Faith is believing in things when common sense tells you not to.
Recently I came across this story about a woman who was offended/insulted by the quip on her Starbucks cup (Woman expresses indignation at quote on Starbucks cup).
The unhappy woman was/is Michelle Incanno, a married mother of 3 who is a Catholic (but may or may not be an "Evangelical Catholic" and the story did not report as to her membership status in the Evangelical Theological Society). (HT Gunny)
The thought provoking comments were attributed to London, Ontario, Starbucks patron Bill Schell (likely not a Catholic nor an Evangelical). The comments were part of Starbucks' effort to "collect different viewpoints and spur discussion." I have appreciated this bit, on occasion, but I too would not have been a fan of this one.
Printed on the cup was:
"Why in moments of crisis do we ask God for strength and help? As cognitive beings, why would we ask something that may well be a figment of our imaginations for guidance? Why not search inside ourselves for the power to overcome? After all, we are strong enough to cause most of the catastrophes we need to endure."In a very Modern way, he encourages us to not look up or out, but within. Trust in humanity, for we have the power to overcome.
Doesn't he know that's so Modernity? Doesn't he know we've lost our "faith" in humanity?
Anyway, she was offended by that, which is understandable. He basically criticizes people for being dumb and/or weak in punting their responsibility to act.
"As someone who loves God, I was so offended by that. I don't think there needs to be religious dialogue on it. I just want coffee," said Incanno.
It's funny to me. The whole bit has been, you're not just buying a cup of coffee, you're buying the experience. Yet, here we have a woman who doesn't really want the experience they're trying to offer, she just wants her cup of steaming Joe.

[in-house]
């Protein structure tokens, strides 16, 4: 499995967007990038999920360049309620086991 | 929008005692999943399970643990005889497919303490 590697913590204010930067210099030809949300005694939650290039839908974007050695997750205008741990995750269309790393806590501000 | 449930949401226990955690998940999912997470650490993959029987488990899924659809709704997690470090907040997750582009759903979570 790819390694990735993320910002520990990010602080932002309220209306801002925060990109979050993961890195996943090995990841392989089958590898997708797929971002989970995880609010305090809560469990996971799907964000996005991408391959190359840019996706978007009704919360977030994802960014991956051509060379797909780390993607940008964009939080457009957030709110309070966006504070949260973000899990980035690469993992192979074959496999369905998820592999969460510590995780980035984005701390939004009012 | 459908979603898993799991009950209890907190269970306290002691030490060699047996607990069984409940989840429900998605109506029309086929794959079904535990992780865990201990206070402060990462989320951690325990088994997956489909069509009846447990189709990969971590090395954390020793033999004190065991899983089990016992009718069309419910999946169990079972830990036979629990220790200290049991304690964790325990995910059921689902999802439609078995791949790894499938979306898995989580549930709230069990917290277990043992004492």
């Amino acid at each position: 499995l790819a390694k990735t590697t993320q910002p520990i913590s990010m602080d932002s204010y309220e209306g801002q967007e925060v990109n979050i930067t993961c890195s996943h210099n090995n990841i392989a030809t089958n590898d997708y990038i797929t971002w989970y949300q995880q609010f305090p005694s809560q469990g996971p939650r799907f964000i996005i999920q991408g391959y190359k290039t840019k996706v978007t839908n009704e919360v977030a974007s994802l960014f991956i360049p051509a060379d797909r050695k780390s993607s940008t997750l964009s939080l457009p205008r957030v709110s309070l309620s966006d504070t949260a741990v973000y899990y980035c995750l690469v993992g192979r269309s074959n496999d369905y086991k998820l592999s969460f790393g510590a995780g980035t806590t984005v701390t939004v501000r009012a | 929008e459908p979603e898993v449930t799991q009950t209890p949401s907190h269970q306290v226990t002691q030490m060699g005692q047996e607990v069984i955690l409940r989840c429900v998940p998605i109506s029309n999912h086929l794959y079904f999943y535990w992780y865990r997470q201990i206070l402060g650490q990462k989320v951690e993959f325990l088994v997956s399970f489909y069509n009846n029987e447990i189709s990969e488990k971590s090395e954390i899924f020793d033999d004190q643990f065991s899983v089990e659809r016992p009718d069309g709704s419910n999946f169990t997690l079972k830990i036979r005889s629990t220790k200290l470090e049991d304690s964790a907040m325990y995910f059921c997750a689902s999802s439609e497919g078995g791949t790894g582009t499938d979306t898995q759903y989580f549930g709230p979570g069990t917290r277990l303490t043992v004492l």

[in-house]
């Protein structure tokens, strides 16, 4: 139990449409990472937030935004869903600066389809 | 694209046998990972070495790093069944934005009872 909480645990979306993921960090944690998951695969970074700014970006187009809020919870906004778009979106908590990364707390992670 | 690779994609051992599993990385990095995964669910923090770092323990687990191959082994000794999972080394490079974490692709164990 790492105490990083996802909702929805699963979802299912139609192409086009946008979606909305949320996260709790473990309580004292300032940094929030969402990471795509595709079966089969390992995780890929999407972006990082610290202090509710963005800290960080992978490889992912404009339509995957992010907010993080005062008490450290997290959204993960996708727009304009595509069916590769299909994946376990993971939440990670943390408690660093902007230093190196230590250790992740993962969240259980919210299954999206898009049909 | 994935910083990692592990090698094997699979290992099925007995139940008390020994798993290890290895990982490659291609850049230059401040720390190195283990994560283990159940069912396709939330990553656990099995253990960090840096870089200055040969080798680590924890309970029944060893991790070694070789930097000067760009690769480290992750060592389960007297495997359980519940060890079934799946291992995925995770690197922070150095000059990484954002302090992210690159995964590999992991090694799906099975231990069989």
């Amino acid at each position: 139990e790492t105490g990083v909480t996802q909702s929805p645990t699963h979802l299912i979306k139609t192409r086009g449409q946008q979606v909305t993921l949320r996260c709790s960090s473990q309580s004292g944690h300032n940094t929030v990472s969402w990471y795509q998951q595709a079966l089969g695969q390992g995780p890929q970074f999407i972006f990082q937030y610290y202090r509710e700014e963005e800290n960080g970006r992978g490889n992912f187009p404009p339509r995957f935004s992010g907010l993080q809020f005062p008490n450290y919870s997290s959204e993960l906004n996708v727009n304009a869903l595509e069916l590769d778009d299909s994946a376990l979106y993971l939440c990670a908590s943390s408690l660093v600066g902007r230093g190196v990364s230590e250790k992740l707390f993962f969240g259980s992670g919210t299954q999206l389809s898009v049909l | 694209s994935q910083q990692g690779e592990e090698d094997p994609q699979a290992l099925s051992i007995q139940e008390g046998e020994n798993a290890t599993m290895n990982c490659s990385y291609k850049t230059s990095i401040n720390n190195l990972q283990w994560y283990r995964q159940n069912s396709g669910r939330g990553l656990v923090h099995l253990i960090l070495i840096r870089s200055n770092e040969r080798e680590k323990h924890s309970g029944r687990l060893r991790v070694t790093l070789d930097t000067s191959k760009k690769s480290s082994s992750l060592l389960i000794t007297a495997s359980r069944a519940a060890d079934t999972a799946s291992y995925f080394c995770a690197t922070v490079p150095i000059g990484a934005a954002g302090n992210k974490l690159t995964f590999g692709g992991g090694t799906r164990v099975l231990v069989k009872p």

But, hey, if I was a non-believer like Bill Schell, I would likely give him a hearty, "Amen." Our faith doesn't make sense to him, but that's the nature of our foolishness. In the same way, one must realize the limitations of trying to use reason to prove to someone why he/she should believe in God and/or be a Christian.
There's a supernatural element involved whereby the blind cannot see and the message of the cross will be foolishness to those without the Spirit. But those who have been regenerated to see the beauty and majesty of the Savior and have experienced the fullness of a God of love can endure whatever may come.
That's why John Huss (a forerunner to the Reformation) could stand strong though it meant being burned at the stake as a heretic in 1415, by the church. As Huss stood before the stake he reportedly said, "In the truth of the Gospel which I have written, taught, and preached, I die willingly and joyfully today." Incidentally, he proved to be a prophet when he said, "You are roasting a poor Bohemian goose, but in 100 years there will arise a swan whom you will neither roast nor boil." I don't know if many would refer to him as a swan, especially since Pope Leo called Martin Luther a wild boar (i.e., pig) in his papal bull of excommunication, Exsurge Domine.
Folks like Huss can live lives that perplex and maybe even disappoint others, but that's the nature of our supernaturally enabled faith in the supernatural One. It's not a blind faith or an unfounded/ungrounded faith, but it's faith nonetheless and faith is believing in things when common sense tells you not to.